And that’s when I noticed something very much like this out my window:

This was, unfortunately, the best shot of the batch, since I missed most of the display and then had to run for the camera and delete a bunch of pictures to make room. But this one’s kind of interesting, in a blurry sort of way:

I Googled, but I can’t figure out what this display was for…it’s too early for a Guy Fawkes display.

In any case, London is the dreamiest boyfriend evar!!!


When I was a kid I was into rainbows — they were my thing. If you walked into my room in 1981 you’d see so many rainbows you could half expect to hear me chanting, “I’m here! I’m ten! Get used to it!” (if that weren’t all anachronistic and junk).

When we moved to the house in Grand Terrace my mom painted a rainbow in my bedroom, a bright bold spectrum in the company of a smiling cloud and a happy sun.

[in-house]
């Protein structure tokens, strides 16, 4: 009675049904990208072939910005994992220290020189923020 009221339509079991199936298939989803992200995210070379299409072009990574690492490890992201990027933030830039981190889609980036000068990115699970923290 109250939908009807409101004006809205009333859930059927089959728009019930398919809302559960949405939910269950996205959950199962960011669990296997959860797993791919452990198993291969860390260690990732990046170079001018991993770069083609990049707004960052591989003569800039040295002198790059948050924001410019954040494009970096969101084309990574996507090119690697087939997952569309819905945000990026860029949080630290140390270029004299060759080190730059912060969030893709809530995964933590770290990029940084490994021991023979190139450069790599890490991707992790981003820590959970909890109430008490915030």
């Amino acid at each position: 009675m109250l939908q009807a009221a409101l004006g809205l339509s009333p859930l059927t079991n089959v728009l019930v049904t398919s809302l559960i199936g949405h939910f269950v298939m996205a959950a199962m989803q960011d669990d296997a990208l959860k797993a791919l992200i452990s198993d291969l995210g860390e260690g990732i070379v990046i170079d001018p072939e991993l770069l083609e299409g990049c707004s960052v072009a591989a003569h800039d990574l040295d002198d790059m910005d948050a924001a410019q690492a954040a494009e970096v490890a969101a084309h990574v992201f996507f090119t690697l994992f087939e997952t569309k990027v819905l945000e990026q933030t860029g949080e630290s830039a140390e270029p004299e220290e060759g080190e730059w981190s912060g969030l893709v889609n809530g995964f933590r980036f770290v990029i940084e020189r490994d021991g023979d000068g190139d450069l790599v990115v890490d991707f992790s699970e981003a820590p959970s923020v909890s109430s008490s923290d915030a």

That’s the first thing I thought of when I woke up to this view around 7:45 a.m. on Saturday:

Which I thought was pretty damn cool, until I wandered out to the living room and saw this:

My attempt at pasting together a panorama shot leaves something to be desired, but you get the idea.

I feel like London’s girlfriend.

Turndown Service

You know what would be way more helpful than coming into my hotel room and turning back a corner of the sheets and leaving a mint on my pillow? Following me around bars and saying, when and to whom it’s appropriate, “Um, no.”

And then just leave the mint on my coaster.